Shortly after the letter was sent, talks stopped at both companies.

Chrysler and the UAW agreed to extend their current contract for one week. Talks resumed Thursday between the two sides, but nothing of substance is being discussed at the bargaining table, according to people familiar with the talks.

Actually, that’s not exactly what everyone is reporting…

(Read More…)

By on September 15, 2011

The United Auto Workers and the Detroit automakers have been locked in negotiations for months now, as both sides seek to redefine their relationship in the post-bailout era. And though all sides have stressed the importance of avoiding intractable disputes in an alleged new spirit of cooperation, it seems that the prospects of a quick, painless conclusion to negotiations remains elusive. The UAW’s contracts with Chrysler and GM both blew past their deadlines at midnight last night, and Ford, the only manufacturer at theoretical risk of a strike, extended negotiations earlier this week. TTAC has not covered these negotiations in much depth for the simple reason that little information leaks out of them. But with contracts expiring and optimistic rhetoric crashing on the rocks of reality, the frustration is clearly starting to boil over. And who is surprised that Fiat-Chrysler CEO Sergio Marchionne is the first to let his frustration show?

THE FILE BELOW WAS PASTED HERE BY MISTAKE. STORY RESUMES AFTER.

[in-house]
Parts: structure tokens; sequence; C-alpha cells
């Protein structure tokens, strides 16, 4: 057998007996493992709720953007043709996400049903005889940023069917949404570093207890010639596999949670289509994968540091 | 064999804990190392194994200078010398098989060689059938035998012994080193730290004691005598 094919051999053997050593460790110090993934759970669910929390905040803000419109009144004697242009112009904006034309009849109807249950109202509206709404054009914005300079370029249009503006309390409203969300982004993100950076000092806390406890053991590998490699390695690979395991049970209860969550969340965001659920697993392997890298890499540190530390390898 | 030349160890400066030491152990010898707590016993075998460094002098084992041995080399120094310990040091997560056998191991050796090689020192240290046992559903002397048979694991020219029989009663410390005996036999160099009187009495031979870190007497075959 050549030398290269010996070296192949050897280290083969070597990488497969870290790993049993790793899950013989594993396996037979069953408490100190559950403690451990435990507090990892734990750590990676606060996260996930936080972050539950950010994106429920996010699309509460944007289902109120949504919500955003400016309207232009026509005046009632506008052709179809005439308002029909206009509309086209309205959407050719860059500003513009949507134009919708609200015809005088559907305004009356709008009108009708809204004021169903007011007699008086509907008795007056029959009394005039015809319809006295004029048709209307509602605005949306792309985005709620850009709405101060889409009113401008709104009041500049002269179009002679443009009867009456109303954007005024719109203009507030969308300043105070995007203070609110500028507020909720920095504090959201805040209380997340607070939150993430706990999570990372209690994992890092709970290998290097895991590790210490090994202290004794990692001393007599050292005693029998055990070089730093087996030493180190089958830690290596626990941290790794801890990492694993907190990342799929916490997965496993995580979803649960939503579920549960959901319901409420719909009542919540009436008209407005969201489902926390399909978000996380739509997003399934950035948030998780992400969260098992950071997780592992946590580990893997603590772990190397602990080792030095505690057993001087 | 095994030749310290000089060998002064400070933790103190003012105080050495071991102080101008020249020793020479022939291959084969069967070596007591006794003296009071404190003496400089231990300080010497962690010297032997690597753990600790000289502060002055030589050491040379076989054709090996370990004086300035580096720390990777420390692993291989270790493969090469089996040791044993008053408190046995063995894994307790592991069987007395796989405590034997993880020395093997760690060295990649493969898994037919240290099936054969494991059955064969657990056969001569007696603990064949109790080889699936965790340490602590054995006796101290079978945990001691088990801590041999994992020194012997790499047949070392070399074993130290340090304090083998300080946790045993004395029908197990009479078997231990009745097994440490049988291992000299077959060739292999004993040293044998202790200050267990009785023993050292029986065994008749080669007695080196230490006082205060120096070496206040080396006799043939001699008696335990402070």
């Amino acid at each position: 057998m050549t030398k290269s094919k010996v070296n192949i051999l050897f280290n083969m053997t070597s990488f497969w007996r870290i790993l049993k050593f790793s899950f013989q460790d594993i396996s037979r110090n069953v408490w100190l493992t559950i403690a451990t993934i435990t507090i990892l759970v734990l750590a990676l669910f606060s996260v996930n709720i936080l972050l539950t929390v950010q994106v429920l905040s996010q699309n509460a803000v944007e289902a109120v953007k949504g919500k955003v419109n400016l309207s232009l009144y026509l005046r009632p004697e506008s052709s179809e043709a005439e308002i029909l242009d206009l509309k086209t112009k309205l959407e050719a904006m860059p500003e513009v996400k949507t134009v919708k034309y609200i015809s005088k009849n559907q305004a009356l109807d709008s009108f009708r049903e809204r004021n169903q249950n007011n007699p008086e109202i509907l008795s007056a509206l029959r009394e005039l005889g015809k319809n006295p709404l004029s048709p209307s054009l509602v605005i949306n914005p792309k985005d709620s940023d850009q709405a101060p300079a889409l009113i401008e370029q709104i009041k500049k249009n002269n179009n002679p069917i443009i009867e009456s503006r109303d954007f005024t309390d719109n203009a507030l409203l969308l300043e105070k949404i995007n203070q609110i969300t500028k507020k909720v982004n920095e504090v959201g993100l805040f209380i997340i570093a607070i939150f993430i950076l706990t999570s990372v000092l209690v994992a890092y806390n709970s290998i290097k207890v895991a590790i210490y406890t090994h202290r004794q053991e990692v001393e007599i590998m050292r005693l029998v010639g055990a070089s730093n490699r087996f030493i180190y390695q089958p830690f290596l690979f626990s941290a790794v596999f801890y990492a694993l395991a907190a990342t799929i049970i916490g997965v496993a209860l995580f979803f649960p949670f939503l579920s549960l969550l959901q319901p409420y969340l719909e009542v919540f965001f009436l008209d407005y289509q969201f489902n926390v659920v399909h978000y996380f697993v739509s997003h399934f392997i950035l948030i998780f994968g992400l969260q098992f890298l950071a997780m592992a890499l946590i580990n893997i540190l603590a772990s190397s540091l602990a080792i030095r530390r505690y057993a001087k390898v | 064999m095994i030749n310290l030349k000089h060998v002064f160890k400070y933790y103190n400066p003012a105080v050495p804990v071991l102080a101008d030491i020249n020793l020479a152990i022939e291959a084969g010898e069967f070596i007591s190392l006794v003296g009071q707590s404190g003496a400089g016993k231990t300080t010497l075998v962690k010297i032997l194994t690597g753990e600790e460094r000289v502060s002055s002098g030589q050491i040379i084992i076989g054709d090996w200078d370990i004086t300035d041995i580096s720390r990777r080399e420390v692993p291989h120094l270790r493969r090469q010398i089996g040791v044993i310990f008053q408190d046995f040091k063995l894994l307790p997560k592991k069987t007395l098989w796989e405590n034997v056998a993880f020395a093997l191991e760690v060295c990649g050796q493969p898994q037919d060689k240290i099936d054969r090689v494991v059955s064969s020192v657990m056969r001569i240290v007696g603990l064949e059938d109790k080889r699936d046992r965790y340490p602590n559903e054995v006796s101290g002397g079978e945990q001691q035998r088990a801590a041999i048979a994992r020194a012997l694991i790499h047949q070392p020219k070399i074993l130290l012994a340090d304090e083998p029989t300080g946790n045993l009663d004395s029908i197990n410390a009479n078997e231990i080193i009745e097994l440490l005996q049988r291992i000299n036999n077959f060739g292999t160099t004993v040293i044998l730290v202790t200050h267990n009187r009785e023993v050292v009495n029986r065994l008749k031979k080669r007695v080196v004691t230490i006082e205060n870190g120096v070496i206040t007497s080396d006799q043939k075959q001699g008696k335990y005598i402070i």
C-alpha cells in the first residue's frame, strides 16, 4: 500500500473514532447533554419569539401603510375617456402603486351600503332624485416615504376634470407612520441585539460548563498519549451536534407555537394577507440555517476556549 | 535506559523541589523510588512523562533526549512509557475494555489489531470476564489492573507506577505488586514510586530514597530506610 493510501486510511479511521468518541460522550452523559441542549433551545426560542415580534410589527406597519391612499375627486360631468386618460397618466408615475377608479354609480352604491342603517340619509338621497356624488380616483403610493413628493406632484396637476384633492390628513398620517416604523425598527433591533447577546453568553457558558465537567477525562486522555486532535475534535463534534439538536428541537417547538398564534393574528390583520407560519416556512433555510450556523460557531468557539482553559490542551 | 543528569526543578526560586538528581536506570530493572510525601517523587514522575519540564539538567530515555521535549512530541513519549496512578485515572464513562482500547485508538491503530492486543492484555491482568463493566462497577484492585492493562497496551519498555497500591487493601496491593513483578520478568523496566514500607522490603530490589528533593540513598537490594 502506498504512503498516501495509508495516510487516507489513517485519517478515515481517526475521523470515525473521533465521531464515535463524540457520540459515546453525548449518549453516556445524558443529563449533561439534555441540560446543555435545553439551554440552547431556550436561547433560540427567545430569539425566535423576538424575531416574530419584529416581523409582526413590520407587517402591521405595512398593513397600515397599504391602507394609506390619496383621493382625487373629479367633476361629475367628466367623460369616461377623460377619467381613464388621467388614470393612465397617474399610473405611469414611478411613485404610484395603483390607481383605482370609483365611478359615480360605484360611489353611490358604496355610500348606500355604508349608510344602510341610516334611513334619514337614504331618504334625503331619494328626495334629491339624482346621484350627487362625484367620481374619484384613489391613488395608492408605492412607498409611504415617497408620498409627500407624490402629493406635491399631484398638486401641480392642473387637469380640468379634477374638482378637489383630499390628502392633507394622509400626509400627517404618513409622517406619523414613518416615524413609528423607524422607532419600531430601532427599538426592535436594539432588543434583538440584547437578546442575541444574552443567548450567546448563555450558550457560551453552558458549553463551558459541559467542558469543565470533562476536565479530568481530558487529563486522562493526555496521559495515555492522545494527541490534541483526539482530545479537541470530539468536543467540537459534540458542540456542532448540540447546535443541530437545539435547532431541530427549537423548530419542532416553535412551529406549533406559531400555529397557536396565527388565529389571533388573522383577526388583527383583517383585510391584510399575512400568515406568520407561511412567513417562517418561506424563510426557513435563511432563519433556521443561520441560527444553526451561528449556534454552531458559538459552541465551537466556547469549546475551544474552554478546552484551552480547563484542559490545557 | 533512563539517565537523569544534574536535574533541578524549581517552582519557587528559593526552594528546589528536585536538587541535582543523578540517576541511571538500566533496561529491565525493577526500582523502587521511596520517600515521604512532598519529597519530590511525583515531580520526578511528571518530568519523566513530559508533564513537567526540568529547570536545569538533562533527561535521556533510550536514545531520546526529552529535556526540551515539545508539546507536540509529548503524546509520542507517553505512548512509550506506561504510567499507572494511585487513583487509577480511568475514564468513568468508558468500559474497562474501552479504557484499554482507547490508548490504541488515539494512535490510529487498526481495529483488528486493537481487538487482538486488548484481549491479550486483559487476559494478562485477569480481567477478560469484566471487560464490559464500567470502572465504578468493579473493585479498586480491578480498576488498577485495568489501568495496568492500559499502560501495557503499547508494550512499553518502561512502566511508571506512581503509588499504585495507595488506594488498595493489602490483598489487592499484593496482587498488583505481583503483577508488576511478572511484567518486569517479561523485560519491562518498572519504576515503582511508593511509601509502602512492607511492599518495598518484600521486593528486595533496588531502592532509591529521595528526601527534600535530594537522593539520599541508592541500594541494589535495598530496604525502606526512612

(Read More…)

By on August 24, 2011

Saab has already warned its workers that paychecks due tomorrow could be delayed until “committed” funds from investors arrive, but Bloomberg reports that the warning may not be enough. According to the report

Any delay in the August payments will prompt the unions immediately to start a process aimed at ensuring state coverage of wages in the event of the carmaker’s failure, officials from the IF Metall and Unionen labor groups said. The unions, after gaining employees’ backing, would first file payment requests with Saab. If salaries remain unpaid in seven days, the unions may then ask a district court to declare Saab bankrupt.

That could put Saab into bankruptcy in as little as two weeks. Saab’s long nightmare seems to be drawing to a close.
(Read More…)

By on August 18, 2011


With debt collectors closing in on all sides, Saab’s shaky PR took another hit today as the Swedish media repotred that members of the board of Swedish Automobile (SWAN), Saab’s parent company, received pay increases of some 633 percent over 2010. Thelocal.se reports that

New chairman of the board, Hans Hugenholtz, received a raise of 633 percent, from 147,150 kronor (about $23k) to 611,163 kronor (about $950k). Others also had their pay increased significantly.

Though the amounts are relatively small, and the dwindling ranks of unquestioning Saab supporters argue that the compensation is low compared to the Dutch average (SWAN is incorporated in The Netherlands), this is just the latest PR disaster to hit the struggling automaker. One Saab employee sums up the mood:

It feels like everyone is out to grab what they can get.

And no wonder they feel that way. Not only did worker paychecks arrive late, but Sweden’s national debt office has begun foreclosing on the first of its outstanding claims… and the initial amount (about $58k) could have been covered by the chairman’s pay increase alone. Sending the message that board compensation is more important than staying out of insolvency has to be some of the worst PR imaginable. Still, some will defend Saab no matter what…
(Read More…)

By on August 4, 2011